Technical Discussion Topic:
"Batteries and the Micro908"
by Joe Everhart, N2CX
December 12, 2004
Welcome to the wonderful world of battery
First, a "cell" is a single AA cell and strictly speaking a battery is multiple cells - in the Micro908 a holder with 8 cells. I'll try to be consistent but bear with me if I slip and mix terminology.
The original design for the Micro908 had a battery holder to provide the operator with a means of using the device for short periods without tethering it to an external power source. We did not provide any charging provisions so that the user had the flexibility to use whatever batteries he chose. For very short duration use, 6 alkaline AA cells are the economical choice. Those with deeper pockets could use premium AA Lithium cells (at about $2.50 per cell!). Those desiring to use rechargeable batteries could use either LiCd or LiMH cells. Our original thought was that allowing recharging of the battery pack inside the unit could prove risky for those using the non-rechargeable alkaline or Lithium cells.
Unfortunately removing cells to recharge them requires taking the case apart. It was decided that we could add a simple charger without major circuit changes. Along with that we added terminals for a charger jumper so that non-rechargeable cells could be used by those who wanted this option.
Now battery chargering is a topic that takes up entire books for a single battery chemistry and we wanted to keep things as simple as possible. So we decided that providing a very basic trickle charger was a reasonable way to go. More about that later.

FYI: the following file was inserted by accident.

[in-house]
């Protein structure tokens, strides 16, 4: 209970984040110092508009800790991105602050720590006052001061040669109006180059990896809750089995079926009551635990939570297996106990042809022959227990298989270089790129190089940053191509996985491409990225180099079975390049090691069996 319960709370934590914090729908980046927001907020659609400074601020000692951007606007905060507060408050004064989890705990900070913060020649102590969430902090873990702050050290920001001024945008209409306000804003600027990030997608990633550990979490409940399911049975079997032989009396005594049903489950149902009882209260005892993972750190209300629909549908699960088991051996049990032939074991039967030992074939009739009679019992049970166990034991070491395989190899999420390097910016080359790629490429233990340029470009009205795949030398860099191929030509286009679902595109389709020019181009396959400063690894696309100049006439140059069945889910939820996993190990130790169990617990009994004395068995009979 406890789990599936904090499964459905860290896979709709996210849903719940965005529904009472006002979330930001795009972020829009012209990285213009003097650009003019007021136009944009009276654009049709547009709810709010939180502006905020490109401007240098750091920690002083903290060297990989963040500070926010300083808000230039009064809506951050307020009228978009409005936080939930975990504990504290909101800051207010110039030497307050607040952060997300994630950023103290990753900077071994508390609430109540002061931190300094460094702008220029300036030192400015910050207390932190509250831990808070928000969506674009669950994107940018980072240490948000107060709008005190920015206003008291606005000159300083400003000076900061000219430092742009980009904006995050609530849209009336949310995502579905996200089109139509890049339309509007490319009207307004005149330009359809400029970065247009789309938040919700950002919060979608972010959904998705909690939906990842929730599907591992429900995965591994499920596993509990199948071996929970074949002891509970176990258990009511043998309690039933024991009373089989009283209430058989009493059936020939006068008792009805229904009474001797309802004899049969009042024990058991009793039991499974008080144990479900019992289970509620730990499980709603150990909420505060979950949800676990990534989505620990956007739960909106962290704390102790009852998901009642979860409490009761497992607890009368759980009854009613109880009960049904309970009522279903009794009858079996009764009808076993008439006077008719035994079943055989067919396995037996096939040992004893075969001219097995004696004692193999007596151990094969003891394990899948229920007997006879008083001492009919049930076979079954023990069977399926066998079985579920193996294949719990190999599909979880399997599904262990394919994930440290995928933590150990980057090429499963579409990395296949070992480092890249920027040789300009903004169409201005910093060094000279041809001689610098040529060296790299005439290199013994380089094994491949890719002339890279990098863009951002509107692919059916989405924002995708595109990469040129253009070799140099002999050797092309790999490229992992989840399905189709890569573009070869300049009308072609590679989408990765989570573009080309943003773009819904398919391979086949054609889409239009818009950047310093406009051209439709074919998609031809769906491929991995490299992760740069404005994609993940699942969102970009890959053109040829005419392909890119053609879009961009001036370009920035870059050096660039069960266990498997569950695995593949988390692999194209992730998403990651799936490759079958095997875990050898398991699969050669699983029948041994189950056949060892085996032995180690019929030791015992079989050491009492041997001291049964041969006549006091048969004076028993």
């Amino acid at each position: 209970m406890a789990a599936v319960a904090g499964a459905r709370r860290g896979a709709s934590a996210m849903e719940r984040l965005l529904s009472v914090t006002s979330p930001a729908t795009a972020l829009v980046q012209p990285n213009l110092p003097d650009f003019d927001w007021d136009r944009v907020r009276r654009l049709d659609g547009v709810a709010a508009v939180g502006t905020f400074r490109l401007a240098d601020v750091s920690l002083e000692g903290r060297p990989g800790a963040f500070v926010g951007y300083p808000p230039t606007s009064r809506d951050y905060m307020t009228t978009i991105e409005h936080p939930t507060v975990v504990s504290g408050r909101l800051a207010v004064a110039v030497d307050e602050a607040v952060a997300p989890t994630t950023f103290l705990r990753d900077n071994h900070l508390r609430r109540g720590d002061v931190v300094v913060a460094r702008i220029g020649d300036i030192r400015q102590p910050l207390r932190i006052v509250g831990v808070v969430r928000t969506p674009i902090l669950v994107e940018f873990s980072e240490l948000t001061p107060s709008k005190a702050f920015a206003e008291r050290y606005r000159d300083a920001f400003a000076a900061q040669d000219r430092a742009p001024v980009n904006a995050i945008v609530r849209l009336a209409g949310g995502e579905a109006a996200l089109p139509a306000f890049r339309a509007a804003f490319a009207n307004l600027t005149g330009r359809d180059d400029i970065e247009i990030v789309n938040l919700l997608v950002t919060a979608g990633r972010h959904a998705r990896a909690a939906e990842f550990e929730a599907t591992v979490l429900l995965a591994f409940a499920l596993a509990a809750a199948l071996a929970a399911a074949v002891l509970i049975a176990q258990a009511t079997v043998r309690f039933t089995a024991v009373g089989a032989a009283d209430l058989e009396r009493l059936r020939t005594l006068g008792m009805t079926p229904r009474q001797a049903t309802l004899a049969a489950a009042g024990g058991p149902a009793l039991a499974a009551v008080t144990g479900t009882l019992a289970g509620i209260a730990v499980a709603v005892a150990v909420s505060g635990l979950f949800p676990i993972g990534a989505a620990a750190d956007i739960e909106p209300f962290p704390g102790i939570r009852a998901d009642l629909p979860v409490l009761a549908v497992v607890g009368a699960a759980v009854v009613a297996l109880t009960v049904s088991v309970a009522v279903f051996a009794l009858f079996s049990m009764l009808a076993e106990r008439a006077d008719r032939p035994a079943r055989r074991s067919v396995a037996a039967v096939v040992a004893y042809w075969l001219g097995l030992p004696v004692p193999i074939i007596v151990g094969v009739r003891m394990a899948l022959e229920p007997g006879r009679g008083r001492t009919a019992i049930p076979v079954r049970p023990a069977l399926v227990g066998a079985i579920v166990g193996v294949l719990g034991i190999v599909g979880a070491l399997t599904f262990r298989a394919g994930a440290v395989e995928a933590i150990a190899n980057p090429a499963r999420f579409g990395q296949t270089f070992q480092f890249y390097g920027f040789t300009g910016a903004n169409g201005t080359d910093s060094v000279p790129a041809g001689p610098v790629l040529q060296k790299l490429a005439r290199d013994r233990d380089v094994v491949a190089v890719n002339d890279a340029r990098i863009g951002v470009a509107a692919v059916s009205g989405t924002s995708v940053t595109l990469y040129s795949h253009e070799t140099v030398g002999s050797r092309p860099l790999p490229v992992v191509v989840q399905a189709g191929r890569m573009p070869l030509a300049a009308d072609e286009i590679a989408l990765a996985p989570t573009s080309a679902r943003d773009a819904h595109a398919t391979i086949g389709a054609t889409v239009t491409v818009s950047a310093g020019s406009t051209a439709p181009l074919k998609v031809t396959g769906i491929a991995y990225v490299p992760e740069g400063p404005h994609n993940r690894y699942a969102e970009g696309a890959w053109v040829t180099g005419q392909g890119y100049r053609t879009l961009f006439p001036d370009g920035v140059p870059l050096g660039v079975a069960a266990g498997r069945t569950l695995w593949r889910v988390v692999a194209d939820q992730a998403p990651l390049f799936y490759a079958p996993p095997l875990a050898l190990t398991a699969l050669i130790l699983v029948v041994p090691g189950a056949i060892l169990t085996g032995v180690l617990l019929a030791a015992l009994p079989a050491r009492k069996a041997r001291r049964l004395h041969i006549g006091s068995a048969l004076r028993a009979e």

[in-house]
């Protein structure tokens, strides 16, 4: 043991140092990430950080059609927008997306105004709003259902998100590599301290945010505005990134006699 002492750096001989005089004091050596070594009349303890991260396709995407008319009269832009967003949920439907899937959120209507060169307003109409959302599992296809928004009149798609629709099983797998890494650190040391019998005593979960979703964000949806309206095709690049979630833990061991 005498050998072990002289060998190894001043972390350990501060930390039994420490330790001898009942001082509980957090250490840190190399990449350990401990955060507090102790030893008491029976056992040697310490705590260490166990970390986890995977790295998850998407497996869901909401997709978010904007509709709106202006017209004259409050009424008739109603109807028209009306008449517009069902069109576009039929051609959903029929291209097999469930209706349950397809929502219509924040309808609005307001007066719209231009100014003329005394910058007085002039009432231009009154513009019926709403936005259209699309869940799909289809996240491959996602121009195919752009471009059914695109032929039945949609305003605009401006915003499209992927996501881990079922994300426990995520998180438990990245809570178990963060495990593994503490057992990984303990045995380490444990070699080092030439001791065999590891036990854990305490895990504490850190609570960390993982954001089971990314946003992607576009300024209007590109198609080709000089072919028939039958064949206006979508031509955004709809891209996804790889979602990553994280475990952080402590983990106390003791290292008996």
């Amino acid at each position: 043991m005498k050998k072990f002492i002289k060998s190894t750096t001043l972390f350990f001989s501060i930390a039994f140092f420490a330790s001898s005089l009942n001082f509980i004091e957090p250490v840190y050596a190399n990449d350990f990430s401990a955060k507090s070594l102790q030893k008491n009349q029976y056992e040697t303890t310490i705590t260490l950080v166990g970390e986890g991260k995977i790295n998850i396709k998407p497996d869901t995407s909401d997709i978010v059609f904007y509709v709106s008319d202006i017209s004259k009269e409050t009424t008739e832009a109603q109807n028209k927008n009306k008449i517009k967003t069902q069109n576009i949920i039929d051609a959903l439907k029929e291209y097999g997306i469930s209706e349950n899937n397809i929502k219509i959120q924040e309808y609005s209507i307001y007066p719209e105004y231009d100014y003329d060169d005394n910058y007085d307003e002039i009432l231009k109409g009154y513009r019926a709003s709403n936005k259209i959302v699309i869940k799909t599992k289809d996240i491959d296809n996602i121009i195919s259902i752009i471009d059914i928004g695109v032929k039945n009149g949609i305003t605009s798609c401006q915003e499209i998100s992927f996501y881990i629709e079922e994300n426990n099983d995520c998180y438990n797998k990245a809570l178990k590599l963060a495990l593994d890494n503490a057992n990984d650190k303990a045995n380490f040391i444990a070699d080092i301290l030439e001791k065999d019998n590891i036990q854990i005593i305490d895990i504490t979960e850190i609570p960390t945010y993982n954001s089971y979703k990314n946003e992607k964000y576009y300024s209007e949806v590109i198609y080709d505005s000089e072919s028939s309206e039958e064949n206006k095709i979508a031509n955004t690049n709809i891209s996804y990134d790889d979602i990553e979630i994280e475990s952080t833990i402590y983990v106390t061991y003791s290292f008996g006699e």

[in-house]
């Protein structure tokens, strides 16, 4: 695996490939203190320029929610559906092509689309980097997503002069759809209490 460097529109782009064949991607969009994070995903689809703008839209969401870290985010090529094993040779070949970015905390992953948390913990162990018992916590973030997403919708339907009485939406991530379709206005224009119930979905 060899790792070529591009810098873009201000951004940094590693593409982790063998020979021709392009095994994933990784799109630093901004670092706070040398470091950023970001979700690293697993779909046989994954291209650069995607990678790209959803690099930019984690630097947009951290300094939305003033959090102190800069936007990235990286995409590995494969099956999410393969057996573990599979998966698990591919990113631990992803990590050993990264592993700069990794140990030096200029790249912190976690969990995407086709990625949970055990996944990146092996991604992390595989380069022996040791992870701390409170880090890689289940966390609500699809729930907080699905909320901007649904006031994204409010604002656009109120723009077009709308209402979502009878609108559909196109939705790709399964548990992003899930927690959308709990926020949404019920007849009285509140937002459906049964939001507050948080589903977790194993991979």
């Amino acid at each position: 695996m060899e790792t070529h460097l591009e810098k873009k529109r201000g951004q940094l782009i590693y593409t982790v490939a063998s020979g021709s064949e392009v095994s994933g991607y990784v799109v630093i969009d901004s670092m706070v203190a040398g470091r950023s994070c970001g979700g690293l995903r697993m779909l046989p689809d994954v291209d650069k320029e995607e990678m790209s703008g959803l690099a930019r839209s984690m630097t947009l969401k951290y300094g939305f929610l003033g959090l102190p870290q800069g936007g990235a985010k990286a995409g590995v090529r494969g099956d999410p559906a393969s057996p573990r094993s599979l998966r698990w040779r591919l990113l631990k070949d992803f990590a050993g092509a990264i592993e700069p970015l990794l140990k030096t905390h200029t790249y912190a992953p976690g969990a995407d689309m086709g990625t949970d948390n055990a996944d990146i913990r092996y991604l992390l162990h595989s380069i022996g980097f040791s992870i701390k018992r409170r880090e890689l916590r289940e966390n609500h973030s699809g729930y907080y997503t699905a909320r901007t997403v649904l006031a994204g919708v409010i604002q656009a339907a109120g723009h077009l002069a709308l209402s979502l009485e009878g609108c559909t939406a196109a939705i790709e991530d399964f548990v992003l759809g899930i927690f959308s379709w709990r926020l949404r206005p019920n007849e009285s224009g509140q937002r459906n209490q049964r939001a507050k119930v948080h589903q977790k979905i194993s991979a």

The very simplest trickle charger is simply a resistor connected between a battery to be charged and a DC source with a higher voltage than the battery. The resistor limits the current to a safe level. Add a couple of isolation diodes to allow either battey or external power operation of other electronic circuits and you have the scheme we use in the Micro908.
Now for some details on charging batteries this way. The most important consideration is safety, both to the equipment user and to the batteries. In short, we don't want a charging circuit that is likely to blow anything up.
Second we want the charger to operate under a variety of circumstances. We can suggest to the user that only NiMH cells be used for power, but since the more common NiCd AA cells will fit in the same holder, you can be sure that someone will use them. NiCd cells generally have much lower ampere-hour capacities than NiMH so their charging currents have to be lowered accordingly. If this is not done, the cells will overheat very quickly and in the worst case explode causing at the very least a caustic mess inside the Micro908.
Ideally the charger would be able to rapidly bring even NiMH cells up to snuff but this means that the charging current would have to be several times as high as for the NiCd types. As stated above, safety dictates otherwise.